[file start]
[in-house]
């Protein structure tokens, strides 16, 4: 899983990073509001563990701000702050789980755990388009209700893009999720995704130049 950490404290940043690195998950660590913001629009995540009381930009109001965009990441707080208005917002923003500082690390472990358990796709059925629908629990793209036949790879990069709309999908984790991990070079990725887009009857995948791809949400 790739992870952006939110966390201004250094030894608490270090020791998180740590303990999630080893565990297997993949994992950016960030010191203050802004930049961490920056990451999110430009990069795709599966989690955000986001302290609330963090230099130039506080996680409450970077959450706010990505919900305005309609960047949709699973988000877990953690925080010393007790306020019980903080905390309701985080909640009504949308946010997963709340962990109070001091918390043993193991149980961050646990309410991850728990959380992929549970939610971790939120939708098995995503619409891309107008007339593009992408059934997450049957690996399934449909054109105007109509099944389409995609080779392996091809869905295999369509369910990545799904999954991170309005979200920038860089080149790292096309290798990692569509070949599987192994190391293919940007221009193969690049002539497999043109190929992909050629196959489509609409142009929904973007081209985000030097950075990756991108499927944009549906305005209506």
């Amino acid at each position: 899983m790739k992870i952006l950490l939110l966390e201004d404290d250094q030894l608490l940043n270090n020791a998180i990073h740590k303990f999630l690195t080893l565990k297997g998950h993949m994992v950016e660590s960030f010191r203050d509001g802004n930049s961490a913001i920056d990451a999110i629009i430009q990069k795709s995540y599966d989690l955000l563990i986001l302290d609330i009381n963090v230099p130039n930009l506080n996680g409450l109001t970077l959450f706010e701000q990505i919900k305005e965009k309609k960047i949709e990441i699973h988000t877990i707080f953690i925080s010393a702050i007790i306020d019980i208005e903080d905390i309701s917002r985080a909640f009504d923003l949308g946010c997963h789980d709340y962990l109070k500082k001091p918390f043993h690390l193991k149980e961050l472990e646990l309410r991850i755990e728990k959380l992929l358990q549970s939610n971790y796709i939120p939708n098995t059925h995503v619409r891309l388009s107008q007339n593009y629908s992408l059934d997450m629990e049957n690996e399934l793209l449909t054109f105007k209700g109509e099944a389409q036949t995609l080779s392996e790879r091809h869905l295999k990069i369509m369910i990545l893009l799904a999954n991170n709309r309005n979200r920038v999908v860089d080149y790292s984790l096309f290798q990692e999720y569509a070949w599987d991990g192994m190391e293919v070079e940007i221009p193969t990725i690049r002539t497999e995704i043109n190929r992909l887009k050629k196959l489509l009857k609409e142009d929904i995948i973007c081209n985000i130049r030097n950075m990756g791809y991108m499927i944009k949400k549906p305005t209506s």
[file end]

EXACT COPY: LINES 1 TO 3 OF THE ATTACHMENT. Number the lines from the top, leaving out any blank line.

[in-house]
């Protein structure tokens, strides 16, 4: 899983990073509001563990701000702050789980755990388009209700893009999720995704130049 950490404290940043690195998950660590913001629009995540009381930009109001965009990441707080208005917002923003500082690390472990358990796709059925629908629990793209036949790879990069709309999908984790991990070079990725887009009857995948791809949400 790739992870952006939110966390201004250094030894608490270090020791998180740590303990999630080893565990297997993949994992950016960030010191203050802004930049961490920056990451999110430009990069795709599966989690955000986001302290609330963090230099130039506080996680409450970077959450706010990505919900305005309609960047949709699973988000877990953690925080010393007790306020019980903080905390309701985080909640009504949308946010997963709340962990109070001091918390043993193991149980961050646990309410991850728990959380992929549970939610971790939120939708098995995503619409891309107008007339593009992408059934997450049957690996399934449909054109105007109509099944389409995609080779392996091809869905295999369509369910990545799904999954991170309005979200920038860089080149790292096309290798990692569509070949599987192994190391293919940007221009193969690049002539497999043109190929992909050629196959489509609409142009929904973007081209985000030097950075990756991108499927944009549906305005209506």
């Amino acid at each position: 899983m790739k992870i952006l950490l939110l966390e201004d404290d250094q030894l608490l940043n270090n020791a998180i990073h740590k303990f999630l690195t080893l565990k297997g998950h993949m994992v950016e660590s960030f010191r203050d509001g802004n930049s961490a913001i920056d990451a999110i629009i430009q990069k795709s995540y599966d989690l955000l563990i986001l302290d609330i009381n963090v230099p130039n930009l506080n996680g409450l109001t970077l959450f706010e701000q990505i919900k305005e965009k309609k960047i949709e990441i699973h988000t877990i707080f953690i925080s010393a702050i007790i306020d019980i208005e903080d905390i309701s917002r985080a909640f009504d923003l949308g946010c997963h789980d709340y962990l109070k500082k001091p918390f043993h690390l193991k149980e961050l472990e646990l309410r991850i755990e728990k959380l992929l358990q549970s939610n971790y796709i939120p939708n098995t059925h995503v619409r891309l388009s107008q007339n593009y629908s992408l059934d997450m629990e049957n690996e399934l793209l449909t054109f105007k209700g109509e099944a389409q036949t995609l080779s392996e790879r091809h869905l295999k990069i369509m369910i990545l893009l799904a999954n991170n709309r309005n979200r920038v999908v860089d080149y790292s984790l096309f290798q990692e999720y569509a070949w599987d991990g192994m190391e293919v070079e940007i221009p193969t990725i690049r002539t497999e995704i043109n190929r992909l887009k050629k196959l489509l009857k609409e142009d929904i995948i973007c081209n985000i130049r030097n950075m990756g791809y991108m499927i944009k949400k549906p305005t209506s």